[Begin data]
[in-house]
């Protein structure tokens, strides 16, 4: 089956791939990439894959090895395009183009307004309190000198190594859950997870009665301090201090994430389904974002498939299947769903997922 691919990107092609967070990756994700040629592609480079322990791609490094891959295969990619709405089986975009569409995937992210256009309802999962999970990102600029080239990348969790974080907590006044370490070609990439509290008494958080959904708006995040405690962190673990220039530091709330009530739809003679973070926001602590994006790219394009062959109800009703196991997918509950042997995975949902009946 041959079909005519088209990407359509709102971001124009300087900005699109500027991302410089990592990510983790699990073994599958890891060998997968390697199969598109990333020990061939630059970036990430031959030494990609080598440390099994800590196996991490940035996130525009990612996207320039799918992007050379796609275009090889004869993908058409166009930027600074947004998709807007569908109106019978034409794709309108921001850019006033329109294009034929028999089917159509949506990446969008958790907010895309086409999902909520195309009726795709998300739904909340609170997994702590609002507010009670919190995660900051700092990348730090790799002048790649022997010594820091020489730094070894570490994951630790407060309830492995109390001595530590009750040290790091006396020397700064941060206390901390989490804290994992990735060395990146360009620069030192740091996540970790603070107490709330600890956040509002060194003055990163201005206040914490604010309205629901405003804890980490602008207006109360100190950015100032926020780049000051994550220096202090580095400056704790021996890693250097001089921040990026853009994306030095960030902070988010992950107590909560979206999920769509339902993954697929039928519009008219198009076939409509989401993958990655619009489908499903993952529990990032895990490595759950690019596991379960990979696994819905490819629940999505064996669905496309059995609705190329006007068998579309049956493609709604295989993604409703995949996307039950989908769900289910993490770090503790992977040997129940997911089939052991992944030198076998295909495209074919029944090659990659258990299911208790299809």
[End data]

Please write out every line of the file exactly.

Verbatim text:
[in-house]
């Protein structure tokens, strides 16, 4: 089956791939990439894959090895395009183009307004309190000198190594859950997870009665301090201090994430389904974002498939299947769903997922 691919990107092609967070990756994700040629592609480079322990791609490094891959295969990619709405089986975009569409995937992210256009309802999962999970990102600029080239990348969790974080907590006044370490070609990439509290008494958080959904708006995040405690962190673990220039530091709330009530739809003679973070926001602590994006790219394009062959109800009703196991997918509950042997995975949902009946 041959079909005519088209990407359509709102971001124009300087900005699109500027991302410089990592990510983790699990073994599958890891060998997968390697199969598109990333020990061939630059970036990430031959030494990609080598440390099994800590196996991490940035996130525009990612996207320039799918992007050379796609275009090889004869993908058409166009930027600074947004998709807007569908109106019978034409794709309108921001850019006033329109294009034929028999089917159509949506990446969008958790907010895309086409999902909520195309009726795709998300739904909340609170997994702590609002507010009670919190995660900051700092990348730090790799002048790649022997010594820091020489730094070894570490994951630790407060309830492995109390001595530590009750040290790091006396020397700064941060206390901390989490804290994992990735060395990146360009620069030192740091996540970790603070107490709330600890956040509002060194003055990163201005206040914490604010309205629901405003804890980490602008207006109360100190950015100032926020780049000051994550220096202090580095400056704790021996890693250097001089921040990026853009994306030095960030902070988010992950107590909560979206999920769509339902993954697929039928519009008219198009076939409509989401993958990655619009489908499903993952529990990032895990490595759950690019596991379960990979696994819905490819629940999505064996669905496309059995609705190329006007068998579309049956493609709604295989993604409703995949996307039950989908769900289910993490770090503790992977040997129940997911089939052991992944030198076998295909495209074919029944090659990659258990299911208790299809």